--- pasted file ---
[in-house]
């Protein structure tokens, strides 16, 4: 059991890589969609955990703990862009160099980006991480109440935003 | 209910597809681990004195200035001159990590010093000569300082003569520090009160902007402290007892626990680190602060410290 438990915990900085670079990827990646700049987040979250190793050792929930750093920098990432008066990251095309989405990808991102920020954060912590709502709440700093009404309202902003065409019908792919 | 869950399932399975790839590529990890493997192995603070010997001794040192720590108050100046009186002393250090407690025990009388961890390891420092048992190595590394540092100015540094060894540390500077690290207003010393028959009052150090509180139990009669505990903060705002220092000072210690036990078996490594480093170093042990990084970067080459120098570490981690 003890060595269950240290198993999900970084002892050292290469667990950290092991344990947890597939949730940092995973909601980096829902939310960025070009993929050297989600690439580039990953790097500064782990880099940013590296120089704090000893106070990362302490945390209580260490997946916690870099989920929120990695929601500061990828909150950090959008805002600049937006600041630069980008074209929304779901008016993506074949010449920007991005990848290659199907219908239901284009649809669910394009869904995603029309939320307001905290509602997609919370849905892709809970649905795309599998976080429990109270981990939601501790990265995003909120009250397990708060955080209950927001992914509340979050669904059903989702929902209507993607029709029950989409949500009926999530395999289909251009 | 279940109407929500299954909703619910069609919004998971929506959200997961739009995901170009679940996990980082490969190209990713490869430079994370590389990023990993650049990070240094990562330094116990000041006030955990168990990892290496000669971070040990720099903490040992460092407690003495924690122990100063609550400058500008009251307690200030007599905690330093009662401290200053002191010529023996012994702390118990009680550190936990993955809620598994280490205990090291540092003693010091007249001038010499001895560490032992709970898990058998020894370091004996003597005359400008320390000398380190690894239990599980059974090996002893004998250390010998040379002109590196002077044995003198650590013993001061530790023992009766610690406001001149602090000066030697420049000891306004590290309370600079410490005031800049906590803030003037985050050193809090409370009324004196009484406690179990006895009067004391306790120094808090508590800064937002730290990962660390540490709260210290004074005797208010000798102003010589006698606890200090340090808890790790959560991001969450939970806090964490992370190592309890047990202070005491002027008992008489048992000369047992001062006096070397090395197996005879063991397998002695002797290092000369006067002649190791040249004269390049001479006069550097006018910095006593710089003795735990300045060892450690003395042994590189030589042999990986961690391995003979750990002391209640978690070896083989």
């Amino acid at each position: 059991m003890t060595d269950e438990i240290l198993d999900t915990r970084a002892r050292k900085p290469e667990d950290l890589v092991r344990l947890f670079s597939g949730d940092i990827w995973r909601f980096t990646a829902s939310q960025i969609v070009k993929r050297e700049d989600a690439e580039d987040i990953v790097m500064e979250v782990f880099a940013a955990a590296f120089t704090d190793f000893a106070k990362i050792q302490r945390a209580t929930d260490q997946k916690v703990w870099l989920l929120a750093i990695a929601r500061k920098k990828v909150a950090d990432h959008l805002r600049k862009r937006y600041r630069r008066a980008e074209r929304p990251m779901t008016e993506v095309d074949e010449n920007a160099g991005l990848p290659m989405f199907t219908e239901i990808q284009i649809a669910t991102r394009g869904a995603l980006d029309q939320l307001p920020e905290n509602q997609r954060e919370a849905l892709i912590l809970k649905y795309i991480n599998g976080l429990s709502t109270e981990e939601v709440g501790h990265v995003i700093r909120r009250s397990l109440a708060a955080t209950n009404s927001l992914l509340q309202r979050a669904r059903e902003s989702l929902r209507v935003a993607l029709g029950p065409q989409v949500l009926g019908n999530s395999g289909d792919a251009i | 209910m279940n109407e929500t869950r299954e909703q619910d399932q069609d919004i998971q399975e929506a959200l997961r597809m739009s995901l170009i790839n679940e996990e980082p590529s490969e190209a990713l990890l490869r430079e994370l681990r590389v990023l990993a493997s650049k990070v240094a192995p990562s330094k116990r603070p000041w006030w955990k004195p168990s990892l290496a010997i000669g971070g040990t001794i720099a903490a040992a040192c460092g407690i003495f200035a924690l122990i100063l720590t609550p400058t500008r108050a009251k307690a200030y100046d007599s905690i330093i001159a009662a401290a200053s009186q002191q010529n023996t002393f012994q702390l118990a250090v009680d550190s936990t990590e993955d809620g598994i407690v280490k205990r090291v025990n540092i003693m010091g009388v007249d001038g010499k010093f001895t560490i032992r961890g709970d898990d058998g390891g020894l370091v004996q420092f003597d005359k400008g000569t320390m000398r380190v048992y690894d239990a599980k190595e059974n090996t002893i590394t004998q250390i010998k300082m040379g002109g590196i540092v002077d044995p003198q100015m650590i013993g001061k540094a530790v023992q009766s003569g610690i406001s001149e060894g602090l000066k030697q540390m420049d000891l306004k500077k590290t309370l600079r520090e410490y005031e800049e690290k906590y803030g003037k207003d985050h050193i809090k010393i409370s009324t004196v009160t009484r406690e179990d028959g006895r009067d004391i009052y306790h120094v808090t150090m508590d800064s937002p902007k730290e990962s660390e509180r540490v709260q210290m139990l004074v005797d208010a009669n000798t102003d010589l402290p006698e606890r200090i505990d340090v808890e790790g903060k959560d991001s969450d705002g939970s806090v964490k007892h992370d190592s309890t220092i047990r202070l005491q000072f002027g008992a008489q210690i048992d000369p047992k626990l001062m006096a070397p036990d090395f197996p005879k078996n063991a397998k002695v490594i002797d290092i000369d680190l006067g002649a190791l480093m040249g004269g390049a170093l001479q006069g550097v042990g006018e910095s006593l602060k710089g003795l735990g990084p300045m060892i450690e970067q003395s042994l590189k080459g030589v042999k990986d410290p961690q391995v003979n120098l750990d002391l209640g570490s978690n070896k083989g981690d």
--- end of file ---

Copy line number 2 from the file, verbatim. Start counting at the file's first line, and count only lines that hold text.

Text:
């Protein structure tokens, strides 16, 4: 059991890589969609955990703990862009160099980006991480109440935003 | 209910597809681990004195200035001159990590010093000569300082003569520090009160902007402290007892626990680190602060410290 438990915990900085670079990827990646700049987040979250190793050792929930750093920098990432008066990251095309989405990808991102920020954060912590709502709440700093009404309202902003065409019908792919 | 869950399932399975790839590529990890493997192995603070010997001794040192720590108050100046009186002393250090407690025990009388961890390891420092048992190595590394540092100015540094060894540390500077690290207003010393028959009052150090509180139990009669505990903060705002220092000072210690036990078996490594480093170093042990990084970067080459120098570490981690 003890060595269950240290198993999900970084002892050292290469667990950290092991344990947890597939949730940092995973909601980096829902939310960025070009993929050297989600690439580039990953790097500064782990880099940013590296120089704090000893106070990362302490945390209580260490997946916690870099989920929120990695929601500061990828909150950090959008805002600049937006600041630069980008074209929304779901008016993506074949010449920007991005990848290659199907219908239901284009649809669910394009869904995603029309939320307001905290509602997609919370849905892709809970649905795309599998976080429990109270981990939601501790990265995003909120009250397990708060955080209950927001992914509340979050669904059903989702929902209507993607029709029950989409949500009926999530395999289909251009 | 279940109407929500299954909703619910069609919004998971929506959200997961739009995901170009679940996990980082490969190209990713490869430079994370590389990023990993650049990070240094990562330094116990000041006030955990168990990892290496000669971070040990720099903490040992460092407690003495924690122990100063609550400058500008009251307690200030007599905690330093009662401290200053002191010529023996012994702390118990009680550190936990993955809620598994280490205990090291540092003693010091007249001038010499001895560490032992709970898990058998020894370091004996003597005359400008320390000398380190690894239990599980059974090996002893004998250390010998040379002109590196002077044995003198650590013993001061530790023992009766610690406001001149602090000066030697420049000891306004590290309370600079410490005031800049906590803030003037985050050193809090409370009324004196009484406690179990006895009067004391306790120094808090508590800064937002730290990962660390540490709260210290004074005797208010000798102003010589006698606890200090340090808890790790959560991001969450939970806090964490992370190592309890047990202070005491002027008992008489048992000369047992001062006096070397090395197996005879063991397998002695002797290092000369006067002649190791040249004269390049001479006069550097006018910095006593710089003795735990300045060892450690003395042994590189030589042999990986961690391995003979750990002391209640978690070896083989």